/ Top CEOs Are Still in the Dark on Social Media

Long gone are the days when CEOs could hide behind their office doors. Employees and customers are beginning to expect the chief executive to lead the way when it comes to brand awareness and visibility.

When CEOs are active on social media it sends a clear message to their employees that they are committed to strengthening the company’s brand. A recent Weber Shandwick study found that of those surveyed, 81 percent said social CEOs make better leaders, 82 percent were more likely to trust a CEO who communicates through social media and 94 percent said social CEOs enhance the brand image. All in all, a CEO with a strong social presence—coupled with an authentic voice—could be the most effective tool in your company’s toolbox.

A new study from Domo and CEO.com examines not only which of the world’s top CEOs are on social media, but how those CEOs are leveraging social channels to build brand awareness for their companies.

This year’s Social CEO Report found that although there is a slight uptick in Fortune 500 CEOs who are lighting up social media, the vast majority of CEOs are still in the dark. A whopping 68 percent of Fortune 500 CEOs have no social media presence whatsoever. Furthermore, of those CEOs who are social, two-thirds of them only use one network.

When you think about how much buzz a high-profile CEO like Warren Buffet builds just by tweeting a handful of times, it’s surprising that more CEOs aren’t looking for ways to leverage their personal brand on social channels—to engage customers externally, but also to connect with employees.

American Family CEO Jack Salzwedel, for example, leads the pack when it comes to Twitter engagement. At an average of 4.82 tweets per day, Salzwedel is the most active Fortune 500 CEO on Twitter.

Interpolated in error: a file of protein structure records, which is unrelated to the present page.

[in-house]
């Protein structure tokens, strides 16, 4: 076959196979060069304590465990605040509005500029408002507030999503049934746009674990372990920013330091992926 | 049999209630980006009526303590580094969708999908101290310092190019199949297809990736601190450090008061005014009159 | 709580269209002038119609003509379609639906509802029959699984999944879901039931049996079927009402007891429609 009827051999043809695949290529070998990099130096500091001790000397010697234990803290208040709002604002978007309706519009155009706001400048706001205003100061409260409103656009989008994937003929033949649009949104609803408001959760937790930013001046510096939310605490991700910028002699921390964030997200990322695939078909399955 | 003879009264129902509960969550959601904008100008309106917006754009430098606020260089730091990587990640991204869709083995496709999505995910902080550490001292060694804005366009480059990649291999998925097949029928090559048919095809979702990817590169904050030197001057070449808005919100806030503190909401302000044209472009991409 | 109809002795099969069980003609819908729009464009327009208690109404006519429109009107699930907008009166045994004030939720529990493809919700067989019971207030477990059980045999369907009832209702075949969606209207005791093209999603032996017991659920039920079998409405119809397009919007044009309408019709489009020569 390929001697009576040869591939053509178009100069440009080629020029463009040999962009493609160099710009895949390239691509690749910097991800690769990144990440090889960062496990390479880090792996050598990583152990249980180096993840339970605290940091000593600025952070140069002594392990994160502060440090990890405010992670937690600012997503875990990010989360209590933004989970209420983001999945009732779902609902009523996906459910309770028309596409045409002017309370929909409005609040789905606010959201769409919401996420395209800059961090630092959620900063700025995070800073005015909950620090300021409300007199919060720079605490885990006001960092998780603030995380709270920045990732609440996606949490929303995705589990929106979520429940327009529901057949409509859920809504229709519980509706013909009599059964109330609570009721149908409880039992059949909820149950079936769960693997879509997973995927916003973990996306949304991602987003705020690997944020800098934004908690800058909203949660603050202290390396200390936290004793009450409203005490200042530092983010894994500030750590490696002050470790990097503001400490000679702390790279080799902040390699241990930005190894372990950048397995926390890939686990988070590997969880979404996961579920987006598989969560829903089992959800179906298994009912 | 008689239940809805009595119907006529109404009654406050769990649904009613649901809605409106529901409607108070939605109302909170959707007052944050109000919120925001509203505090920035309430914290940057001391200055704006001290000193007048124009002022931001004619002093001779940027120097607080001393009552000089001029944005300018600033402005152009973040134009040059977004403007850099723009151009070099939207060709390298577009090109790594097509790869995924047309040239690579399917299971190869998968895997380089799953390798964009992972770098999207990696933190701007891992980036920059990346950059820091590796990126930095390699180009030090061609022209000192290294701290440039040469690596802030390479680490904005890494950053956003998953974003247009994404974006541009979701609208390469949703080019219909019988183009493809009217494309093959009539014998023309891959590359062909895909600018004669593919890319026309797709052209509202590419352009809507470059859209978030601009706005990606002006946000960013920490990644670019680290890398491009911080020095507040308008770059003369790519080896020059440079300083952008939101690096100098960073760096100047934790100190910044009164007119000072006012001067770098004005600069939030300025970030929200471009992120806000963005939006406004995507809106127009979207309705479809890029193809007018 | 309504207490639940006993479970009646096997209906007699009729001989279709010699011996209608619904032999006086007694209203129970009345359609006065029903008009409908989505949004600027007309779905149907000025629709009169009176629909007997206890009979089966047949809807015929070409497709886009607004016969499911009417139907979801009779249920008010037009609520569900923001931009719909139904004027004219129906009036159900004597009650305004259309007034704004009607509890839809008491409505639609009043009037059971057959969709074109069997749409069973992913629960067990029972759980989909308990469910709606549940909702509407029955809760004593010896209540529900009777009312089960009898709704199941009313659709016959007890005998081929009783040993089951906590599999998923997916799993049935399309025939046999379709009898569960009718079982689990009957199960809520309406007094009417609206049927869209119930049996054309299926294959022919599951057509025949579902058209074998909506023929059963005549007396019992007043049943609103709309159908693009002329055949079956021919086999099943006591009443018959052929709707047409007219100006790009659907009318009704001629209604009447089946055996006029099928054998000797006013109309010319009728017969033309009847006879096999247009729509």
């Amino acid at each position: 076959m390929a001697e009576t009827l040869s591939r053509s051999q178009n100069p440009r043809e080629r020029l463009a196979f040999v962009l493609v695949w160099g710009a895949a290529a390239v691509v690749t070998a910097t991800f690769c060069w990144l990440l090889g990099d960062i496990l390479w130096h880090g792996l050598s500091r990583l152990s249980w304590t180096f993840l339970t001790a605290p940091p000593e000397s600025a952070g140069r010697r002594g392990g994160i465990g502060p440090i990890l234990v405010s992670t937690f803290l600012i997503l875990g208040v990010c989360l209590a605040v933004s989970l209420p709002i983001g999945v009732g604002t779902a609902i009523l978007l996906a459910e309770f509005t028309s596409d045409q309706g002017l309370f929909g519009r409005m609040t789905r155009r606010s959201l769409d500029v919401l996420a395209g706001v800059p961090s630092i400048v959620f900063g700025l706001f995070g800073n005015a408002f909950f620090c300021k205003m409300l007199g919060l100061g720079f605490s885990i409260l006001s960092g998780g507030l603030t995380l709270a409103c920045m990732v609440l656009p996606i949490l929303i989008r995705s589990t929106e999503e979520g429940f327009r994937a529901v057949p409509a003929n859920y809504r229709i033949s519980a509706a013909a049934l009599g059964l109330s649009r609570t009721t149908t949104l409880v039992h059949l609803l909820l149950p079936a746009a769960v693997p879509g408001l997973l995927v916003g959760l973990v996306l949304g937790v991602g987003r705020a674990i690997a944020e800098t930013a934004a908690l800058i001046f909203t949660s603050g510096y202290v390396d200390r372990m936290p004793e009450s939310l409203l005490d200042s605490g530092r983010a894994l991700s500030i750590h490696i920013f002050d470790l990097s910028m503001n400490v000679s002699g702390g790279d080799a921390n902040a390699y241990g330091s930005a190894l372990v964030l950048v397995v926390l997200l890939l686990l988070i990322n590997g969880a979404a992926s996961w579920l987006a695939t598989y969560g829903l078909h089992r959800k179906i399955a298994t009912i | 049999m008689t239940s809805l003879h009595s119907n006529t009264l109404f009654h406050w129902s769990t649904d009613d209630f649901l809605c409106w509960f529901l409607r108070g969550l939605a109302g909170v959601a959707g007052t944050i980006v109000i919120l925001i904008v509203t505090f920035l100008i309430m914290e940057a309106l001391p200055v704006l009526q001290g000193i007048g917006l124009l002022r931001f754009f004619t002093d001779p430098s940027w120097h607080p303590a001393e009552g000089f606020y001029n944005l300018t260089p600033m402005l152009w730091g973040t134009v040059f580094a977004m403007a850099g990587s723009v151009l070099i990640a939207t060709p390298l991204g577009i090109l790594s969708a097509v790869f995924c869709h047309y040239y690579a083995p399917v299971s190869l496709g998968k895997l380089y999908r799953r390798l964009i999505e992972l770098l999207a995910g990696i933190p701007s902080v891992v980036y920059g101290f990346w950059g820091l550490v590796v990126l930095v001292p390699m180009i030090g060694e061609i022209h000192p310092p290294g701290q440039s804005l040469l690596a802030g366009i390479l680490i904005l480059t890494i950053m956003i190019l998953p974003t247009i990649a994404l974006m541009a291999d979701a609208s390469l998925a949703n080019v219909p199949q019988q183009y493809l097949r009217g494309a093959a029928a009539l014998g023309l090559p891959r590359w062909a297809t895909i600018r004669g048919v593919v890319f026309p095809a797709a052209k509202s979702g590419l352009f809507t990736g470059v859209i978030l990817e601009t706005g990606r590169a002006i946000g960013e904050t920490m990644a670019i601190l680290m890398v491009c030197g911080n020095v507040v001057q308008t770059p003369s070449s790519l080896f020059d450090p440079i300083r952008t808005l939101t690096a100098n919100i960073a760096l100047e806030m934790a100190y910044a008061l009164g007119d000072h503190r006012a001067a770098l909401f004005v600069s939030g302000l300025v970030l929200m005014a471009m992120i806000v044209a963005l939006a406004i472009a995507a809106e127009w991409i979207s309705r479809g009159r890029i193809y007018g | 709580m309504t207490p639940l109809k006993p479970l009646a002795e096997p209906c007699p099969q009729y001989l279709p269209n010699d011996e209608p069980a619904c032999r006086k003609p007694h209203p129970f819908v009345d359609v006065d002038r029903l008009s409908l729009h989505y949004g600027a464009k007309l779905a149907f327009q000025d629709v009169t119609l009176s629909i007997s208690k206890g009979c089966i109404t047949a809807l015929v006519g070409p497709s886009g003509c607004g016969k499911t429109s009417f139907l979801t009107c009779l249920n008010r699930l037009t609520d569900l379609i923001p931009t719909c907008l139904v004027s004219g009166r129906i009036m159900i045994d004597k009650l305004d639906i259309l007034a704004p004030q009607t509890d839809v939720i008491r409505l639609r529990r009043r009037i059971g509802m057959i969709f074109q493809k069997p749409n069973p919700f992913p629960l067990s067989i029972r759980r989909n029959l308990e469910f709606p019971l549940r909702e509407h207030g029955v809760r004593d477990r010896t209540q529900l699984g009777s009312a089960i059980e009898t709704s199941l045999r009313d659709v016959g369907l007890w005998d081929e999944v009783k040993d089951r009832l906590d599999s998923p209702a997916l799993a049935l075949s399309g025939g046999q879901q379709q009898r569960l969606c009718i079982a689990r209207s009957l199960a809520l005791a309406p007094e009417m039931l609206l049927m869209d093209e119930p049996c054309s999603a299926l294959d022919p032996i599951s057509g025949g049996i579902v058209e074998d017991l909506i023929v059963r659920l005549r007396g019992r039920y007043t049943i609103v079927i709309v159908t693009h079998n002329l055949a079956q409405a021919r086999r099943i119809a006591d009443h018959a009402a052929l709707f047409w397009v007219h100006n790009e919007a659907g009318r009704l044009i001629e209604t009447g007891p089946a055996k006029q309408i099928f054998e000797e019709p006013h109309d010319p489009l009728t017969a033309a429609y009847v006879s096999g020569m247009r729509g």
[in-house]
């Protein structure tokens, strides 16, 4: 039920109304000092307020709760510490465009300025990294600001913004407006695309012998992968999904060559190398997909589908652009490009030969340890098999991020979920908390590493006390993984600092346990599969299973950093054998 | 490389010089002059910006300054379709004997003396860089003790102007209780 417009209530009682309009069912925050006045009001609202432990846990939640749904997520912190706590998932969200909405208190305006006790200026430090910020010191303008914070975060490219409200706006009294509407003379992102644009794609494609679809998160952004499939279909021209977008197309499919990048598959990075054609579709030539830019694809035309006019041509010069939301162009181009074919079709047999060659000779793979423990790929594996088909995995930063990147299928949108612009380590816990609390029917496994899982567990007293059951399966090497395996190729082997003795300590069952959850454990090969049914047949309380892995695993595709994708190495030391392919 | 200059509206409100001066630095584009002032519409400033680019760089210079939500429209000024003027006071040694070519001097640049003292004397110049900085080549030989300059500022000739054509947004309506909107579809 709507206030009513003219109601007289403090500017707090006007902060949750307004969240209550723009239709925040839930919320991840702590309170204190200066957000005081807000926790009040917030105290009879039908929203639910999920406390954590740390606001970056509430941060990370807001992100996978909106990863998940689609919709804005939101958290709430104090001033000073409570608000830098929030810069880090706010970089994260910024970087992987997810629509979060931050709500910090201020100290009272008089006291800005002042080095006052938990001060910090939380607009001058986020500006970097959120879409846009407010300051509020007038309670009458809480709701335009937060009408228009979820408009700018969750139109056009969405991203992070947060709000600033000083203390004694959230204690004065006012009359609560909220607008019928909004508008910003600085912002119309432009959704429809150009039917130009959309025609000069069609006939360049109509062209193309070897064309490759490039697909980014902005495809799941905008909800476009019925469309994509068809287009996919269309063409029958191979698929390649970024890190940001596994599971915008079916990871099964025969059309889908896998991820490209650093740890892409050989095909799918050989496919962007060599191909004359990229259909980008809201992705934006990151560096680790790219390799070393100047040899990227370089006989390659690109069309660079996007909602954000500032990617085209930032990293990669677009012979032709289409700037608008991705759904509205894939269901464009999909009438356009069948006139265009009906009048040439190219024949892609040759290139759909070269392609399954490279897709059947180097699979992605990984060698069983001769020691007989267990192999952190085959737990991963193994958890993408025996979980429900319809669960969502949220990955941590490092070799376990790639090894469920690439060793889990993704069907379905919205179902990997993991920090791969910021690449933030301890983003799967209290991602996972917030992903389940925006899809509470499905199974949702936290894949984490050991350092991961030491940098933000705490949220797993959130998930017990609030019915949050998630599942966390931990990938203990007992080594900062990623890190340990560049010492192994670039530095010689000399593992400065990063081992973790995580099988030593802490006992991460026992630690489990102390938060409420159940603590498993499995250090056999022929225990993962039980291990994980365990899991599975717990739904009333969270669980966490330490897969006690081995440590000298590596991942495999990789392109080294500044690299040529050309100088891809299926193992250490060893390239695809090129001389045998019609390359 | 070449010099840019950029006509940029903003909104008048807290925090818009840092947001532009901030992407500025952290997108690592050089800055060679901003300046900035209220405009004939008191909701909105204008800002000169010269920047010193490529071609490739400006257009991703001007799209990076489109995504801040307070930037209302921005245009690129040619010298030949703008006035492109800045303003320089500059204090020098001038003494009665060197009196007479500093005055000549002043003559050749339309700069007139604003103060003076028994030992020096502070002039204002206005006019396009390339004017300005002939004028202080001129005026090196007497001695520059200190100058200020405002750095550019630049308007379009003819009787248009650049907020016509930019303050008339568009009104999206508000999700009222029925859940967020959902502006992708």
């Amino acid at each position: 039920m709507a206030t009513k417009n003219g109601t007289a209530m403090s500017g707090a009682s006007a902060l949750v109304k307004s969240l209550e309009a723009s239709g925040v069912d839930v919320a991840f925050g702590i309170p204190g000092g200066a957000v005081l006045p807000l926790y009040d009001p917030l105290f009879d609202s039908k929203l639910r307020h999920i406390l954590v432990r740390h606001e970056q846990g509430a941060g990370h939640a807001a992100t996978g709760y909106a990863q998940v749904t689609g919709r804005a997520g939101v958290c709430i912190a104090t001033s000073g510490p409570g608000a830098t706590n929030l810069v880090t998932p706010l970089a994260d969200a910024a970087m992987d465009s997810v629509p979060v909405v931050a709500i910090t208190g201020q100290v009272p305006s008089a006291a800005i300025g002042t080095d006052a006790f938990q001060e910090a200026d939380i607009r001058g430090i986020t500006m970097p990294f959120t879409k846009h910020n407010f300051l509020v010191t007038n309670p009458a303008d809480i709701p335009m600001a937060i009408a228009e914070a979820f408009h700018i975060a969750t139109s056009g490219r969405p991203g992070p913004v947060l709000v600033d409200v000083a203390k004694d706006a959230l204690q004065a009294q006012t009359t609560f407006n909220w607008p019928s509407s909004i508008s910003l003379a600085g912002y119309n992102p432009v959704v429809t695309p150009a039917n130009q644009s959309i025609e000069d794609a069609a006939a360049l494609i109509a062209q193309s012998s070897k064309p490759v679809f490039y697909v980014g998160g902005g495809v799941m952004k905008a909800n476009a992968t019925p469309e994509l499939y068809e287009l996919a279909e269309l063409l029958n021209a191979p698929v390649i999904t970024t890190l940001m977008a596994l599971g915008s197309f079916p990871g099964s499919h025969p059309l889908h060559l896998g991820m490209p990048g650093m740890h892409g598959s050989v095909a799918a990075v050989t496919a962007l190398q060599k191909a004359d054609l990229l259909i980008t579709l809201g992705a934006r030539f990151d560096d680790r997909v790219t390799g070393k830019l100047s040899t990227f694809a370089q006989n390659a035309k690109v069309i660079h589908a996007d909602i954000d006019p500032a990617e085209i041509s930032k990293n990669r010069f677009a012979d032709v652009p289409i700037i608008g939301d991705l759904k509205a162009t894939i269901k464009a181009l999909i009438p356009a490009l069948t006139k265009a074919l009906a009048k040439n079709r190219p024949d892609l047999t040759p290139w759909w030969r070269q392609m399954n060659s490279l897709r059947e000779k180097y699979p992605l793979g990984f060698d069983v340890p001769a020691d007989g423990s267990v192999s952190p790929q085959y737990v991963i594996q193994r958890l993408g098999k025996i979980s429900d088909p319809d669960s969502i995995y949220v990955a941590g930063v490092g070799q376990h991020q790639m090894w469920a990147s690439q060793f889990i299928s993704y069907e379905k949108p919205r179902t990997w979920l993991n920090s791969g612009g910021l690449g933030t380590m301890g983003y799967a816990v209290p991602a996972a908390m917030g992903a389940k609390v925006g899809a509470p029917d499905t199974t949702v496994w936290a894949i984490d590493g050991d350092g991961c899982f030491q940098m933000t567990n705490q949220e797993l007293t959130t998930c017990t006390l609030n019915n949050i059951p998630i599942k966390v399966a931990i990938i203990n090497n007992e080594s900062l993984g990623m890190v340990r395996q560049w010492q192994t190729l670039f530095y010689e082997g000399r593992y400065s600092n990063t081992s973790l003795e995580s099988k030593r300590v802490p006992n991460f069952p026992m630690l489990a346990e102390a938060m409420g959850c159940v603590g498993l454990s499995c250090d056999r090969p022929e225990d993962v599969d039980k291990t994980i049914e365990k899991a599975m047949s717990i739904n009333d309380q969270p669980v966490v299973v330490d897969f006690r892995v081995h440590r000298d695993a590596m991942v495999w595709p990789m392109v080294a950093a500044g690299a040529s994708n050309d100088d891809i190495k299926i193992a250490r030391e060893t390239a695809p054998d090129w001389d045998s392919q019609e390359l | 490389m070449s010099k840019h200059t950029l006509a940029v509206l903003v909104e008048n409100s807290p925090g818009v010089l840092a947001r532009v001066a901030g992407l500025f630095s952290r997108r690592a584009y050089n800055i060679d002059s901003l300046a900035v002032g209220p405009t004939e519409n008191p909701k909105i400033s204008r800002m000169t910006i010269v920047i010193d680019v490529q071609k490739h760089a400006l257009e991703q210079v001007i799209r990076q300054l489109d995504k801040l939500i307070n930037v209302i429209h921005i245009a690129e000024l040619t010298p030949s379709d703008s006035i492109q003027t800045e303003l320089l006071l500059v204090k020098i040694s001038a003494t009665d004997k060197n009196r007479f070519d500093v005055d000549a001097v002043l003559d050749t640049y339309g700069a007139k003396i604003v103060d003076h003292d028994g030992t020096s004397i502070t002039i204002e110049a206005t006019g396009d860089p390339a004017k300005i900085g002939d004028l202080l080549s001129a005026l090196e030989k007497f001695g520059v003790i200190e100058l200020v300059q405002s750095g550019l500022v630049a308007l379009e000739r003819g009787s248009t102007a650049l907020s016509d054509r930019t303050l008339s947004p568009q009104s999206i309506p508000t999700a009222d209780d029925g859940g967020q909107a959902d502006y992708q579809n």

At Domo, our CEO Josh James has built up a huge social media following. As our CMO describes it, one tweet from Josh can effectively drive tens of thousands of visitors to a piece of unique content.

In a Forbes article, James tells a story about receiving a Twitter message from a big-name CEO who was interested in the Domo product and had filled out a form on the site, but hadn’t yet been contacted. When Josh investigated to determine why there hadn’t been a follow-up, he discovered that the CEO had filled out the form just two hours earlier. Says James: “Social media has allowed us to have more direct relationships with customers and is helping us reimagine the way we serve customers and prospects…Social really changes everything.”

Like any other business decision, it’s important to recognize that there is no one formula for success when it comes to social media. Some channels are better suited to a particular industry and it is up to the CEO to determine what strategy will best serve the company. There are clear advantages to being a social CEO, however, that many chief executives have been slow to recognize.

Social media isn’t just a passing fad. For CEOs, it’s just good business.

Read the full report here.

Tags: social media

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